• aaaaaargh says:

      You write “I HATE when people ask for retweets,” which interests me because that’s how I feel as well, yet the data seems to suggest otherwise. I wonder (perhaps there’s a thesis here) if there’s a different in who is doing the requesting? For instance, I follow Neil Gaiman, an author, who regularly retweets such requests from his followers, and I’ve noticed I don’t feel such ire when I see these – perhaps the source has an effect?

  4. iamoore says:

    To me microblogging is an immediate short form type of giving information. I never thought of myself as a microblogger but seeing as how I use Twitter and post statuses on Facebook I am contributing to my own microblog. After reading the tips to be better on twitter, I notice that my twitter use needs to incorporate much more retweets and hash tags. These are my two biggest weaknesses as a tweeter, I rarely use hash tags and hardly ever retweet.
    I find that this new technology which is leading j-tweeters to be more willing to share their opinion is bad for journalism as a whole. I believe that as journalists we have taken the role of gathering and disseminating facts to the public. We are not talking heads or ranters who should be providing our opinion on everything.(I do recognize the irony here stating my beliefs about how journalists shouldn’t state their beliefs). In this context I understand it to mean journalists are the means through which people can learn information relevant to them. Without us to open the gate they would have to do the work of gathering all the information by themselves. The way this idea of gatekeeping is changing is by spreading the responsibility of among your colleagues, by retweeting other peoples reporting you are allowing yourself and your colleague to both contribute to the individual learning this new information.
    After reading the two articles about how to write better for twitter and facebook, I have decided that I need to use more words that engage the audience, and use techniques like asking questions in order to encourage feedback. If people are asked a question they are more likely to respong to my posts than just making comments based on my thoughts. I noticed that i get the most amount of views when I post my content in the morning at around 10:30. For some strange reason my posts in the middle of the week seem to do better than those later and earlier in the week.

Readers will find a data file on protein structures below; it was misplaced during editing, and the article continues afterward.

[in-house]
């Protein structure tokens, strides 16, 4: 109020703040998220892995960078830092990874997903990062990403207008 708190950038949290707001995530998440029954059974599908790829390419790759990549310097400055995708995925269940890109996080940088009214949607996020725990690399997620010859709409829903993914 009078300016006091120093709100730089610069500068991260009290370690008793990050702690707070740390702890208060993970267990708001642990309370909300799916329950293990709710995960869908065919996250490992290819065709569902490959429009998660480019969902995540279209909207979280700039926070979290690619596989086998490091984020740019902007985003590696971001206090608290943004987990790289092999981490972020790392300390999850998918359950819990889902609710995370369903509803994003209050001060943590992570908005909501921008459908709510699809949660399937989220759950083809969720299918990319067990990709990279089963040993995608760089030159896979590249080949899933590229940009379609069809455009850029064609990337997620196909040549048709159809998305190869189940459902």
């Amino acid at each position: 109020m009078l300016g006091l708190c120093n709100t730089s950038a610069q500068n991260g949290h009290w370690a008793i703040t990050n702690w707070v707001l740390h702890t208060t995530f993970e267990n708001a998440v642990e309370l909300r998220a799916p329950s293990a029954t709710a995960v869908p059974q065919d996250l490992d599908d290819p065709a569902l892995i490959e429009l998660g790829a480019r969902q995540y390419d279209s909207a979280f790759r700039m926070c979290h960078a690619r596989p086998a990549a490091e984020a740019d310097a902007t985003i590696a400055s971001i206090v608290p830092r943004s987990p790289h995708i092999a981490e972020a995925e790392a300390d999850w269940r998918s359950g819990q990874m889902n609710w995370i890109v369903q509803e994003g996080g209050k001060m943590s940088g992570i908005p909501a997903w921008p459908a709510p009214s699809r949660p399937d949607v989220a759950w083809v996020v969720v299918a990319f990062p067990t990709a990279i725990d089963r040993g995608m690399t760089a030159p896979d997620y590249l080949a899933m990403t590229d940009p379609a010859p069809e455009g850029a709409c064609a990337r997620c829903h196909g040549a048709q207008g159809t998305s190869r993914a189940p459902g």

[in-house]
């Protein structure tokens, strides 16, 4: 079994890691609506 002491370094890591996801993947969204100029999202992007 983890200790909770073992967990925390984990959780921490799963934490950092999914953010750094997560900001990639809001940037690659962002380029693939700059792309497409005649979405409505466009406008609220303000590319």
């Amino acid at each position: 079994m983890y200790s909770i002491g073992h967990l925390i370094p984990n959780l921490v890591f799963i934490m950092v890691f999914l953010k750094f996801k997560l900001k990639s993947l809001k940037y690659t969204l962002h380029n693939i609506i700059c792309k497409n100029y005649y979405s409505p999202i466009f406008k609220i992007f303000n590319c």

While reading the Briggs chapter I decided that I lie somewhere very close to the middle of the spectrum between gearhead and light packer. I would not like to bring all of the equipment that is described for the gearhead, However I also don’t believe that everything can be done to its fullest ability with just a smart phone.I would like to have a Camera and Video Camera, but feel like some of the other stuff could be left behind for the sake of better mobility.

    • aaaaaargh says:

      So you’re a light gearhead?

      You write “I find that this new technology which is leading j-tweeters to be more willing to share their opinion is bad for journalism as a whole.” That’s an argument made by others in the field; Kovachs and Rosenstiel argue that our current 24-hour news cycle places less value on verifying facts than on getting every claim up for public discussion as soon as possible. But isn’t public discussion a good thing?

      • iamoore says:

        Public discussion is a good thing but I feel as journalists we must focus on presenting the facts with as little bias as possible, allowing the public to discuss it among themselves without leading them with our position of informational authority we find ourselves in.

  5. kevinmduvall says:

    Before this semester, I had not heard the term “microblogging,” but when it came up in this class (and my online class), I realized I was already familiar with it. Briggs describes microblogging as “an instant messaging journal,” compared to blogging as an online journal. He has several example; some are person-to-person, like text messaging and email, and others are person-to-crowd, like Twitter and other web posts. I’m surprised things like texting and email count, since they’re generally sent to one or two people and not intended for wide distribution. However, they might add up to part of a person’s “story” (people publish books of letters to and from famous people; emails could very well be next).

    Briggs’s thoughts are a pretty accurate description of how I use these media. Up to this point, I’ve primarily used Twitter to follow news sites and famous people and talk to friends than to participate in any creative process or try to use Twitter to advance my school and career interests. It’s a sort of diary of my thoughts, and if you look at my tweets together, you can see a timeline of things I’ve done. The same is true for my texts. If I went back and read old texts with friends, I can see how my relationships with them have developed over time.